An individual’s narrative – Animal Autonomy

Every individual animal has a narrative (in context with her experience of her habitat and environment).

Denying nonhuman animals their own languages, as autonomous communicative systems that linguistically have evolved independent of human linguistics, means denying animals moral agency, let alone the experience of an individual narrative.

Biologism and epistemological humancentrism reduce nonhuman animals to mere ‘explicable organisms’.

TIERAUTONOMIE / GRUPPE MESSEL

How to dismantle speciesism?

Speciesism

– is not something unintentional, even if automatized for a big part in peoples thinking,

– it’s embedded in human history, it did not come overnight,

– it has many forms and problematic facets,

– and it is interconnected.

If we look at the foundations of this concept of species hierarchy (i.e. speciesism), we can see that a.) their fallacies can be dismantled, and b.) there is no option of not trying.

On what does speciesism base?

Different key aspect of speciesism lay in our perspectives and epistemologies coming from our angles of Religion/Spirituality, Rationality/Science, Philosophy, Culture/Civilization, Individuality/Society, in other words: the same factors that influence our outlooks on other humans and nature/the natural world.

The conflicts stemming from the systems underlying our views are comprehensive. Speciesism however is an expression of the fallacies of such systems.

This fragment as a PDF

TIERAUTONOMIE / Gruppe Messel

A not so clear relation: Animal Agency and Morality

Animal Agency and Morality

IS “MORAL AGENCY” A VALID CRITERION FOR CLASSIFYING DIFFERENT FACETS OF ANIMALITY?

The idea of “moral agency” resumes similar anthropocentric allocations in terms of biological and cultural demarkers, such as the conservative (species-hierarchical) hypotheses about Nonhumans have done.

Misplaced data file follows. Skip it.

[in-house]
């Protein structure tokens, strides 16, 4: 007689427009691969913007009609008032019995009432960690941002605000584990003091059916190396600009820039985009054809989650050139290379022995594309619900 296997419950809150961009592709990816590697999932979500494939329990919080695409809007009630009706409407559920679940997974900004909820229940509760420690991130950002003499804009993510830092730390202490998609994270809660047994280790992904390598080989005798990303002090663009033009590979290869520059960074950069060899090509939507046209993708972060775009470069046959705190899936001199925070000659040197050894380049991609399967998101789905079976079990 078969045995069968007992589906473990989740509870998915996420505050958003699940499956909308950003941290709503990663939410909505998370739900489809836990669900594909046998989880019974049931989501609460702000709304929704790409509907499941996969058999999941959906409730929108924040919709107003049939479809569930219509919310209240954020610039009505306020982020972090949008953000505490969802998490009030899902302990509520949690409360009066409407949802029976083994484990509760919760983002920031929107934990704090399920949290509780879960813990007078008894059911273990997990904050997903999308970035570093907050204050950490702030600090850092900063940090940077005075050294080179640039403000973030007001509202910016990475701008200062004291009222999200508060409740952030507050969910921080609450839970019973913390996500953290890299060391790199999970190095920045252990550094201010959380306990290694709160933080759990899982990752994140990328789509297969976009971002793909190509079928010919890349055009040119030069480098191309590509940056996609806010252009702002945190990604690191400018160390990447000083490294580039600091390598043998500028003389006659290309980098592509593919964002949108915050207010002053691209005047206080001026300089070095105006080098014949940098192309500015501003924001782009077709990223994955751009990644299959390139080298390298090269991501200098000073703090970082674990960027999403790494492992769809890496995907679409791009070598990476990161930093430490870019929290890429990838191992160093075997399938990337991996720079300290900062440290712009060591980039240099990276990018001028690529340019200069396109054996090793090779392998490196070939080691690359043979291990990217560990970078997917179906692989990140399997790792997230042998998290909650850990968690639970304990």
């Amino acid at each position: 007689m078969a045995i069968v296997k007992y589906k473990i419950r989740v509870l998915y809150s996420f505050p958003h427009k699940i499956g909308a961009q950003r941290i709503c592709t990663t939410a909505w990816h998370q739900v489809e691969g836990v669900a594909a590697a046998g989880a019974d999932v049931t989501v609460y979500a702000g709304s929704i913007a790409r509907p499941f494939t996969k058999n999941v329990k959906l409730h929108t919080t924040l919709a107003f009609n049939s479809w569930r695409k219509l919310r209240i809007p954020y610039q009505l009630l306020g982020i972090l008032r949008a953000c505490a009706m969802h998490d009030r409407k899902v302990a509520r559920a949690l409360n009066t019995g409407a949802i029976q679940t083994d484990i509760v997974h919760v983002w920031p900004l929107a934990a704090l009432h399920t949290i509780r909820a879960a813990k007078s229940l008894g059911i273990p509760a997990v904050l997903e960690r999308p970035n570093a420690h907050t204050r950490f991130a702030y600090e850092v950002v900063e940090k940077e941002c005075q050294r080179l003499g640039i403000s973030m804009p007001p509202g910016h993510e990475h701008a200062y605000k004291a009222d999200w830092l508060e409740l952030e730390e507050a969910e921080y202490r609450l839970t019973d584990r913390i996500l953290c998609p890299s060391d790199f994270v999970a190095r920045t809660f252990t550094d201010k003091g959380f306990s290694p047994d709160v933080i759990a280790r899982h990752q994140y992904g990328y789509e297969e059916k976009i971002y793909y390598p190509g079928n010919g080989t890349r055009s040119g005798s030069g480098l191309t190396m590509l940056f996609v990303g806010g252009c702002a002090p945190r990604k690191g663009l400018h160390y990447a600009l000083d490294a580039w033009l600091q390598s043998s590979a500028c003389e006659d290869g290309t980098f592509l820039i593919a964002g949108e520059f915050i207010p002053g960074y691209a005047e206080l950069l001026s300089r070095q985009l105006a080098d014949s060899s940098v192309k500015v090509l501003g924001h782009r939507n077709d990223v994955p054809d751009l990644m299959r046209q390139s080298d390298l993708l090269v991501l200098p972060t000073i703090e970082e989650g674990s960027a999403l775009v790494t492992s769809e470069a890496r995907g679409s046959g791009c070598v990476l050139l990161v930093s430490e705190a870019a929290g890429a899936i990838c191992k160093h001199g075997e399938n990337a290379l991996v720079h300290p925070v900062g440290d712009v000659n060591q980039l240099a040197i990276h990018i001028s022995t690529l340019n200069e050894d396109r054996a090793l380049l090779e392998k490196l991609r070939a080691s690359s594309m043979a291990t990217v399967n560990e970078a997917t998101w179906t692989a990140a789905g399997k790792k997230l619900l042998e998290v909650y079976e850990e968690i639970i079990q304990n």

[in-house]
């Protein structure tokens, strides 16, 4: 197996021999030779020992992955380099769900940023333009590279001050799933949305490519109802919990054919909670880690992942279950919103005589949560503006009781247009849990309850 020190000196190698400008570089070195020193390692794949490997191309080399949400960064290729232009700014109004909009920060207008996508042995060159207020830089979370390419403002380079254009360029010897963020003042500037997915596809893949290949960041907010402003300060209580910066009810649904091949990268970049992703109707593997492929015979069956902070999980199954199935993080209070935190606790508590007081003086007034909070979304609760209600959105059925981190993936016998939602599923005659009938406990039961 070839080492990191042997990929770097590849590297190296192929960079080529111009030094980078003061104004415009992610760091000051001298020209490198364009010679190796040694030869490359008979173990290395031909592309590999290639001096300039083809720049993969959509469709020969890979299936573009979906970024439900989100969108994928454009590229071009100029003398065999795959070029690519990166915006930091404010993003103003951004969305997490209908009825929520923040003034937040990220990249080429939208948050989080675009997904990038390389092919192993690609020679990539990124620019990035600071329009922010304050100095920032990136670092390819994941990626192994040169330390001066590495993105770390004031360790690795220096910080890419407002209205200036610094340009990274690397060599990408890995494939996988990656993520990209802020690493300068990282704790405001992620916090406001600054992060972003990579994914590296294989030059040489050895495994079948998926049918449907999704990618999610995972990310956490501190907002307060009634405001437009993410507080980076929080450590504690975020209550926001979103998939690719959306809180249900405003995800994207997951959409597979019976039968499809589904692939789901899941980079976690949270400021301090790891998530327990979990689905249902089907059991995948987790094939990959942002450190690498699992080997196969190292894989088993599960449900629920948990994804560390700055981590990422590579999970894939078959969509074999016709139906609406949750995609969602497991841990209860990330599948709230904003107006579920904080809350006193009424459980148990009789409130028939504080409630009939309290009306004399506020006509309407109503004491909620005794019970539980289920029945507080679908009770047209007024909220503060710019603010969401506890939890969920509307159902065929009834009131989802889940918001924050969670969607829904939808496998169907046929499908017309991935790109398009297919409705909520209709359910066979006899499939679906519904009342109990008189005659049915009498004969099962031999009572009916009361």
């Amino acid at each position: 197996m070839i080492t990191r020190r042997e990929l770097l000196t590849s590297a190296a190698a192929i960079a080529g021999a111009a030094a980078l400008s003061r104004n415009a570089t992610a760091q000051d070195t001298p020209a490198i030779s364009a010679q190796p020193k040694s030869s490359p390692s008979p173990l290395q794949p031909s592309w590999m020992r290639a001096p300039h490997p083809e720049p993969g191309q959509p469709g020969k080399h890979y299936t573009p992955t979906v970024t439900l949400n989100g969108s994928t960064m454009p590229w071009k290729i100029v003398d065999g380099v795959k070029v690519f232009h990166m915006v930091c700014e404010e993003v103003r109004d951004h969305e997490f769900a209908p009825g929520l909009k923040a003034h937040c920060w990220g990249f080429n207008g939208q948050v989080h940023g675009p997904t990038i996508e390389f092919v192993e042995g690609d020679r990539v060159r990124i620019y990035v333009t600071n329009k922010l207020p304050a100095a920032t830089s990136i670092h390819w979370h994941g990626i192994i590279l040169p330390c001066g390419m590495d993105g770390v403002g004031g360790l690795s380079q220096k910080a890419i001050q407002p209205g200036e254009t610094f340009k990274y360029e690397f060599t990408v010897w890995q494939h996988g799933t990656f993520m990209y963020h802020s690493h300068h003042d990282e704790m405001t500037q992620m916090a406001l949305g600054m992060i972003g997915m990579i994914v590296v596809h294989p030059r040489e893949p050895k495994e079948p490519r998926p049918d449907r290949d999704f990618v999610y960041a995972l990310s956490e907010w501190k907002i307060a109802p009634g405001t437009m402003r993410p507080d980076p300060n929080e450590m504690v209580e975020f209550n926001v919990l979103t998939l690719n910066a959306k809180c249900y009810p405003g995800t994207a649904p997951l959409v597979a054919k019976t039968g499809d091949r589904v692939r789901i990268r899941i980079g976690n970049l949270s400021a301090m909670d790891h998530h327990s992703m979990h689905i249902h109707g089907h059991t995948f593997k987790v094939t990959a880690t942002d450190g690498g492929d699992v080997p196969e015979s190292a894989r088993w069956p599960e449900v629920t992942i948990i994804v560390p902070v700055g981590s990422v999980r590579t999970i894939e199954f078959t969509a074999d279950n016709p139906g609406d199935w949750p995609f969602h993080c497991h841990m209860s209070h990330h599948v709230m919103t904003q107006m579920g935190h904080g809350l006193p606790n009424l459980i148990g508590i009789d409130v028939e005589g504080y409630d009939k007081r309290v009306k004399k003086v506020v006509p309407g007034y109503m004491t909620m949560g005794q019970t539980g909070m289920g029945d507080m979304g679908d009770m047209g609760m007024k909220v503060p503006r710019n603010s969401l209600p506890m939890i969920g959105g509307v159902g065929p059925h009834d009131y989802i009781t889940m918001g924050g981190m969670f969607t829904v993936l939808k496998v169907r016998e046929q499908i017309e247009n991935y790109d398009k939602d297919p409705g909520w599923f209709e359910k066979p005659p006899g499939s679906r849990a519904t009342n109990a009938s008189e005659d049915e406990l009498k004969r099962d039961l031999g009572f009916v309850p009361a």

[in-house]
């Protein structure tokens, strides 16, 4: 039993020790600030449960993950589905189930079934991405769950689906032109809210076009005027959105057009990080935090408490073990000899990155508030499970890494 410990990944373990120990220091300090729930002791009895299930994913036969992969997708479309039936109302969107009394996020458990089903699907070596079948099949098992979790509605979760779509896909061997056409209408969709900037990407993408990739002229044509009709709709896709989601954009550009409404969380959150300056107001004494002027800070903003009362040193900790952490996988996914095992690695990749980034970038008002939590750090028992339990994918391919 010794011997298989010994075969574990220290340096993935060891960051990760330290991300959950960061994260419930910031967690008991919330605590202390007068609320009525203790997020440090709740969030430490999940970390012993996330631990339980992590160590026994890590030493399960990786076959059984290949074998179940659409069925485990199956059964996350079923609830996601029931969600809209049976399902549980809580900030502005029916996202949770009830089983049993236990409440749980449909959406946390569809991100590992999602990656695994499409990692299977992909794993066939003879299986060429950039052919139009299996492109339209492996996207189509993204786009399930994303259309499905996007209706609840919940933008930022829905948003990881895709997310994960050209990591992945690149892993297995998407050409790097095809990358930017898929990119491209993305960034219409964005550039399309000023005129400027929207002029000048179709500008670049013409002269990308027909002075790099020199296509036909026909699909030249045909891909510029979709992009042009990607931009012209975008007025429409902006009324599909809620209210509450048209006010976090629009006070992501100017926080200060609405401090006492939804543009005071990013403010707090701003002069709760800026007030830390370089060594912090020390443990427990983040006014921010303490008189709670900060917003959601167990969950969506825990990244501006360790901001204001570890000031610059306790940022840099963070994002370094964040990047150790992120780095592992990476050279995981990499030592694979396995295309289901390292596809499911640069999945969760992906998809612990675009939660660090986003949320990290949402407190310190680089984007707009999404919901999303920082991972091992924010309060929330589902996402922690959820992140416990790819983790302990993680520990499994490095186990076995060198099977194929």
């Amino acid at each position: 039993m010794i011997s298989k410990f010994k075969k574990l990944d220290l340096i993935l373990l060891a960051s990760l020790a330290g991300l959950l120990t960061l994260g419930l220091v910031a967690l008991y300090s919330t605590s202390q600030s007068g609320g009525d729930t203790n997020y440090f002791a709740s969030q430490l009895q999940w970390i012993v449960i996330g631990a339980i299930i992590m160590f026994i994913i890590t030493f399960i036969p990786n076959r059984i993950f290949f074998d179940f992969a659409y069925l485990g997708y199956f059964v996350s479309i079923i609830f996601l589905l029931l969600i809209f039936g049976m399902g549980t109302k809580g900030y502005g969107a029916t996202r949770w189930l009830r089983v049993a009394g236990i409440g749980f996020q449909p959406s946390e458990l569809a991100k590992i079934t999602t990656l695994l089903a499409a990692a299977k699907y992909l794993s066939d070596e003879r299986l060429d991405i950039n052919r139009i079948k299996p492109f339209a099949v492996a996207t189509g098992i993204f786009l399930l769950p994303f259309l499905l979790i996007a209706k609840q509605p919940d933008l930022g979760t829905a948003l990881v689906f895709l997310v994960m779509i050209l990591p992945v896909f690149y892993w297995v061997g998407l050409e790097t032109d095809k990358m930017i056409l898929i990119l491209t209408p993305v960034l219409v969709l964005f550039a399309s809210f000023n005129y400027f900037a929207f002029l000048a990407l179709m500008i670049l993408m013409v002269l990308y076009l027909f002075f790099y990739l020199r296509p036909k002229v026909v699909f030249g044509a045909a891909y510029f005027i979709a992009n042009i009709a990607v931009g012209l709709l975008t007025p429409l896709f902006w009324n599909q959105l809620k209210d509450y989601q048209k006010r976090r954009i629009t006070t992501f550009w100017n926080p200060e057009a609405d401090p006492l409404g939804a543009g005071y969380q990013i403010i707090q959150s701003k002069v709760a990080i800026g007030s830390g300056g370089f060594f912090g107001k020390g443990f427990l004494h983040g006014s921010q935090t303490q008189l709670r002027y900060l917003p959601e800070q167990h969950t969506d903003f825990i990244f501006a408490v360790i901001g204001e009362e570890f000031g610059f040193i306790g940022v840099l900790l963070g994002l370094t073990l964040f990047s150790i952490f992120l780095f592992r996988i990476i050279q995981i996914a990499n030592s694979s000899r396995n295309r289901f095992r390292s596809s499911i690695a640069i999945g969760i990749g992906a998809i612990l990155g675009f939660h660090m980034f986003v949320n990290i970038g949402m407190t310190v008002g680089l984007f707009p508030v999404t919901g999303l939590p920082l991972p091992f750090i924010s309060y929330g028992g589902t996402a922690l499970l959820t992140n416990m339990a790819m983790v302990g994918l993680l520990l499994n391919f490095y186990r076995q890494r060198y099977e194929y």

The construction of “morality” as an act, should however ideally draw on non-anthropocentric perspectivic angles, to enable itself to touch upon the grounds of the large spectrum of co-existential modalities.

Questions:

1.) Which features, abilities and attributes are typically assumed as making up “animal agency” and, respectively, as typically making up “not-animal-agency”?

2.) On which criterions do these classifications base?

3.) What would a map of “animal agency” look like from a nonanthopocentric perspective?

TIERAUTONOMIE / Gruppe Messel

We speak with each other, somehow

First I ought to say I hope that nobody who might be picking up on this will be trying to take the issue in a simplisitc way. It is in no regards.

I’ve discussed the theme of ANIMAL LANGUAGES before in an essay I wrote a couple of years ago, and I am coming back to this topic in form of a additional project that I want to start on this site:

A Human + Nonhuman mutual translation project.

This is gonna be difficult, because I don’t want to imposed neither any potentially restricitve definitions on my nonhuman fellows that I am working with, nor do I want to cater to the chorus of voices who seek to belittle Nonhumans on the basis of their cultures and languages being different and for us not translatable.

But right here I must pause, because: why can’t we translate Nonhuman Animals?

As I previoulsy suggested, as anti-speciesist I don’t see a difference when it comes to trying to unserstand “my opposite” – I think we can try to understand each other possibly, if we come to see our own language (and parameters) as relative.

I come from a non- or der anti-biologistic and anti-humancentric approach, and I only want to turn my views into public input, because it is horrifically ridiculous and more than that tragic, that we narrow down the idea of language to a contemporary and highly restricted definition of the term.

Animals …

We speak. We all have different approaches of how we try to understand each other, but to draw a line based on biology is problematic, as long as we fail to question that parameter of explanation.

I suggest to get away from any speciesist paradigm (see fragment of forms of speciesism) and use plain and naked reason to find solitions to accepting communication as a fact in itself (without further reproach to explicability within a humancentric dominant context) and I believe a broadened classification of ‘language” in terms of our own human language even is needed, and which can’t aswell be narrowed down to a set of neurological and technical terms.